'Chicago Tribune' Restaurant Critic Reveals His Identity After 30 Years
AILSA CHANG, HOST:
Chicago Tribune restaurant critic Phil Vettel has taken off his mask. For almost 30 years, he has hidden his face and identity so he could walk into any restaurant and get the service any other patron would have gotten. Well, it turns out it's really hard remaining incognito forever. He unveiled his curly white hair and goatee in the pages of the Chicago Tribune this week. The reason? His secret was no (laughter) longer safe anyway. With us now to talk about this watershed moment in Phil Vettel's career is the man himself. Welcome, Phil.
PHIL VETTEL: Thanks, Ailsa. Thanks for having me.
CHANG: So you could tell restaurant staff were already recognizing you regardless of all the efforts you were going to to try to hide your identity.
VETTEL: Exactly. I've been doing this for close to 29 years now. And at some point after 29 years, if some people haven't figured out who you are, that probably means they don't care. So I guess it's a compliment (laughter)...
VETTEL: ...In a way that they were so desperate to know.
CHANG: How do you think they were finding out?
VETTEL: Well, there's lots of ways. Restaurants have told me that after the review comes out of their restaurant, they then look at their dishes I mentioned. And then they go back through their customer receipts and try to find out who ordered that sequence of dishes. Then they - maybe they figure out which credit card I used. And the next time, they're out for that, or - and some of those staffers move on to another restaurant, and they take that information with them.
I used to say the reason I don't do public events or never have until now is that you go into a place like that, and two people recognize you. And on the way out, now 32 people will recognize you the next time.
CHANG: I guess it doesn't take monumental detective work to figure out what someone looks like who's been doing the same job for almost 30 years.
VETTEL: And these days, some restaurants are so sophisticated in data mining that they can suss people out pretty quickly.
CHANG: Whoa. What do you mean by that, data mining?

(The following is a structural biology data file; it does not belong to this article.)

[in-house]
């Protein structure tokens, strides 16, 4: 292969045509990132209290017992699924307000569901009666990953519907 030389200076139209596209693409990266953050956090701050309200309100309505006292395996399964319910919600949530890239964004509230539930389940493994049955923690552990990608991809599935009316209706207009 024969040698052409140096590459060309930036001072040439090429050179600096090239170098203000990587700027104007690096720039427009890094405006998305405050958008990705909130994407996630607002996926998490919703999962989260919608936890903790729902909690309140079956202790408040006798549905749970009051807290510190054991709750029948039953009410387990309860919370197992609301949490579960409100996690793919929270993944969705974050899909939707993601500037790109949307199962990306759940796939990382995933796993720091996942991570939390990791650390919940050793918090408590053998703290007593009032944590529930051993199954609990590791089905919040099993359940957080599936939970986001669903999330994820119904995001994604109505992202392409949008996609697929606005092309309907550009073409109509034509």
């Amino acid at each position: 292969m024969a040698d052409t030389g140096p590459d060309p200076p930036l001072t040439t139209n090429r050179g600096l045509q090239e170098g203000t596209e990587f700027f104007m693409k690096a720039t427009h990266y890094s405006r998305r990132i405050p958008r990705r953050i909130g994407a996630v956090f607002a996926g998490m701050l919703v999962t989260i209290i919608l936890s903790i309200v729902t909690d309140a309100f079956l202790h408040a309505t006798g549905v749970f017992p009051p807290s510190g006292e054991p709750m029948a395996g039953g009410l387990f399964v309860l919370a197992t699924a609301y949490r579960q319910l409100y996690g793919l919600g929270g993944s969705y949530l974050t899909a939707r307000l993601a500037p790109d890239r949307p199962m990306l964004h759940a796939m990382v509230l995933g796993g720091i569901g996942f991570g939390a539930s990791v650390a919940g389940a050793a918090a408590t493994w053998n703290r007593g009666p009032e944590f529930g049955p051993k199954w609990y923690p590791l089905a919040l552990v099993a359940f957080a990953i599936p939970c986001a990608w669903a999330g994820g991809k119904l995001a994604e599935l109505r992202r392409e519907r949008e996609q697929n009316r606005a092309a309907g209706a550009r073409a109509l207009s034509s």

VETTEL: I know some restaurants, they look at their reservation book. They look at the names of people coming in that night. And then they go on social media and look for them. Other times, they look for a name and on social media, and it doesn't appear anywhere.
CHANG: You went to pretty great lengths to try to keep your identity secret.
VETTEL: I tried.
CHANG: You had no social media presence. It was impossible to find your photo on Google. But tell me about other tactics you resorted to to try to keep your name and your face secret.
VETTEL: Pretty much that was it. I'd make reservations in name other than my own. I have credit cards in names other than my own.
CHANG: What about disguises?
VETTEL: No. You know, I don't think there's any way for a man to wear disguises without looking like a man wearing a disguise.
VETTEL: And that makes it even sillier when they figure it out.
CHANG: You're not the first restaurant critic who has shown the world what he or she looks like. And I'm just curious, how does that change the game of what you do going forward now?
VETTEL: Ask me in a month. Right now, I am flying blind, as it were. I think it'll be ok. Some of the restaurants that recognize me are going to continue to recognize me. The idea was that there are some - quite a few restaurants that don't have the time or the wherewithal, the expertise to do this sort of sleuthing - online sleuthing that other restaurants can do. And I was inadvertently contributing to an unfair, unlevel playing field.
It has gotten to the point where there are people that know me and can act accordingly. And then there are people who don't and might be judged more harshly because of mistakes the other ones won't make. And I thought, we have to make this fair to all.
CHANG: So are there still tools in your toolbox that you can use despite the fact that basically every restaurant in Chicago knows your name and what you look like now? Are there still things you can - can you surprise them when you come in unannounced?
VETTEL: Right. Well, and that's the thing. It will be unannounced. I'm not making reservations under my name. I'll keep doing that sort of thing. I'm not going to make a point of reminding them it's me on the off chance that they weren't paying attention. I will continue to do that. I continue, as I have, checking the entire room and seeing how things going. If I'm getting wonderful service, but there are three people in the corner frantically waving their napkins like flags trying to get some more wine - that I should notice that.
CHANG: What has been the reaction from your readers?
VETTEL: It has been overwhelmingly positive. I'm quite gratified about that. And somebody said, this is completely different than what I had imagined, and left it at that. So I was almost (laughter) afraid to ask a follow-up question. What sort of - was I...
CHANG: Oh, man. I can relate. We radio people get the same thing.
VETTEL: Right. Were - was - were you expecting way more handsome?
VETTEL: Or am I - or were you assuming I was even more trollish than I am?
VETTEL: I don't know.
CHANG: (Laughter) That's Phil Vettel, food critic for the Chicago Tribune. He has for the first time in nearly 30 years shown readers what he looks like. Thank you very much for joining us.
VETTEL: My pleasure. Transcript provided by NPR, Copyright NPR.